If only He would say, “I am the Christ,” they could charge Him before Pilate as a threat to Roman supremacy. It was now only a few months before Jesus’ death. His popularity with the people was great. So the rulers were desperate for grounds on which to charge Jesus. Jesus had called Himself the Son of God. But His favorite term of self-designation was “Son of man.” It had messianic connotations but without the political-military aspect. But, as always, He refused to be drawn into their trap.
Jesus came to establish a spiritual kingdom in people’s hearts. This calls for a Suffering Servant Messiah, not a political-military Messiah. His kingdom is to be spread through proclaiming the gospel, “the sword of the Spirit, which is the word of God” (Eph. 6:17). No, Jesus did not pose as a political-military Messiah. Neither should His followers assume such a role in an endeavor to achieve spiritual goals.
His identity and equality with the Father
Jewish leaders asked Him, “If thou be the Christ, tell us plainly,” He did not say yes or no. Instead, He replied in His own way and time. What He said left no doubt that He was the Christ. But He did not simply say yes. Indeed, He said far more. Jesus began by reminding them that He had told them previously who He was, but they refused to believe Him. Furthermore, His works done in His Father’s name had not evoked their faith (vv. 25-26).
Then Jesus reopened the matter of His being the Good Shepherd, about which they had debated during His visit three months previously (John 10:7-18).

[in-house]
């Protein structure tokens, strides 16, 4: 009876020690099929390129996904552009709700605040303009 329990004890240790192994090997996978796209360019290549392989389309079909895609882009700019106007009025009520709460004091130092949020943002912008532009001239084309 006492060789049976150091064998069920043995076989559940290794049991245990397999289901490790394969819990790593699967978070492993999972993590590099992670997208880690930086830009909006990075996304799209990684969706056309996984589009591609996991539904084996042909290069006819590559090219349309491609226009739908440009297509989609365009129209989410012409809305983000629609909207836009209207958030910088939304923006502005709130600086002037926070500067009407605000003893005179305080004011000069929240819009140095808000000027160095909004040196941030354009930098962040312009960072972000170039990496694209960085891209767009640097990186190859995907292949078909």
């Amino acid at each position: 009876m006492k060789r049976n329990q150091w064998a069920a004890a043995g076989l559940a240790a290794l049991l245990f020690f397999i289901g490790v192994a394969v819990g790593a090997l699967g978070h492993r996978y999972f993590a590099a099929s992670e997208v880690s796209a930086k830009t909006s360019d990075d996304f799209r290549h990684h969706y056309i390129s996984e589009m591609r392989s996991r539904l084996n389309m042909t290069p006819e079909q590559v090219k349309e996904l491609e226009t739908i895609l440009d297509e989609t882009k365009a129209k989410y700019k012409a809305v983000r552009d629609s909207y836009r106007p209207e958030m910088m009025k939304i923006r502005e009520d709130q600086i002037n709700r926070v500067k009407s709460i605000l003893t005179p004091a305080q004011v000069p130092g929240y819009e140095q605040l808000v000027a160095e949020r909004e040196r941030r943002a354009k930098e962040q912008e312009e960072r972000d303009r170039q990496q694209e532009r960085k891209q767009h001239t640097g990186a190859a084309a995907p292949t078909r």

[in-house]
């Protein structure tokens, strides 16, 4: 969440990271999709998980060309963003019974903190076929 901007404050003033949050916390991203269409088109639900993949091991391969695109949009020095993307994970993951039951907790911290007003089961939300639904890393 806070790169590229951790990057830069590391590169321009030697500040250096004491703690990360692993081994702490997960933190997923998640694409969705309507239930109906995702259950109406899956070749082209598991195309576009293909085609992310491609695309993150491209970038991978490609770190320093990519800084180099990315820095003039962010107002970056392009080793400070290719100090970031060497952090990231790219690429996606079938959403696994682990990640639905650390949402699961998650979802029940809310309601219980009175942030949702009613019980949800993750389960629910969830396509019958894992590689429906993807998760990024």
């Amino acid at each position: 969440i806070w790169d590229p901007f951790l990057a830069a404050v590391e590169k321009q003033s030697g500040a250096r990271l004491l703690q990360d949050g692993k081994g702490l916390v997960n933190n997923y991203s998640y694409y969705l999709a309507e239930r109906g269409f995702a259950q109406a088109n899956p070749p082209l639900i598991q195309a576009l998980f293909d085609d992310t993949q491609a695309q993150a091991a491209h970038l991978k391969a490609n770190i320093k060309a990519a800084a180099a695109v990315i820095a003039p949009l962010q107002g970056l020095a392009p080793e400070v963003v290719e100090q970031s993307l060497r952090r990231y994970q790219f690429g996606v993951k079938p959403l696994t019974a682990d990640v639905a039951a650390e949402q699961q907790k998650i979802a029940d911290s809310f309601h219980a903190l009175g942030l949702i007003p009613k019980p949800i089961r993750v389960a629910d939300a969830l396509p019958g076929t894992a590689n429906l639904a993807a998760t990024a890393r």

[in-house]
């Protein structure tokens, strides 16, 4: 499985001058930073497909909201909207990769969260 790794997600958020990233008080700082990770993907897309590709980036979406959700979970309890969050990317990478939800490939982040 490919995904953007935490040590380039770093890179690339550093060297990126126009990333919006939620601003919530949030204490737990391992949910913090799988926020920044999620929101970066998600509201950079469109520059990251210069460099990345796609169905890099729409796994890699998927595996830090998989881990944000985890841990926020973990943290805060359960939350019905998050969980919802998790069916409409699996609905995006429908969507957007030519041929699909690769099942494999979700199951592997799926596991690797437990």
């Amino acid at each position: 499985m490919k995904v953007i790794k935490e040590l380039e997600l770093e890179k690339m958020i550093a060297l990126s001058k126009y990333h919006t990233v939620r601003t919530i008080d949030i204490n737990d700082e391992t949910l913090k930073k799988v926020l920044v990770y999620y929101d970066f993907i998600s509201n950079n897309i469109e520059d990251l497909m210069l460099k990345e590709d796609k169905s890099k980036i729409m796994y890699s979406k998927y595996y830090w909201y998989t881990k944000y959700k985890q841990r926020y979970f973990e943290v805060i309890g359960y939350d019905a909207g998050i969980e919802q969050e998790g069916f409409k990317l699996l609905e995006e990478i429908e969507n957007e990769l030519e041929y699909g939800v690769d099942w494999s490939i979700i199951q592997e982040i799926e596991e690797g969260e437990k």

They had not believed in Him because they were not His sheep. “My sheep hear my voice, and I know them, and they follow me” (v. 27).
Then Jesus made a tremendous statement: “I give unto them eternal life; and they shall never perish, neither shall any man pluck them out of my hand. My Father, which gave them me, is greater than all; and no man is able to pluck them out of my Father’s hand” (vv. 28-29). Here is one of the great passages on the security of the believer. And it came from Jesus Himself! “Perish” renders a verb from whence comes the name Apollyon, one name of the devil. It may mean to go to hell. Literally, Jesus said, “Most certainly, no one of My sheep will go to hell.” “Neither” renders a strong negative. So again, “Most certainly, no one snatches them out of My hand.” Furthermore, His Father is greater than all, and, literally, “Nothing [man, devil, or thing] is powerful [enough] to snatch them out of my Father’s hand.” We may stumble, lose our grip on our Heavenly Father, but we do not fall. He is holding on to us.
In Colossians 3:3 Paul said, “For ye are dead [to the old life of sin], and your life [salvation life] is hid with Christ in God.” “Is hid” translates a verb that has in it the idea of a lock. So our salvation life is protected by a double lock: with Christ, in God.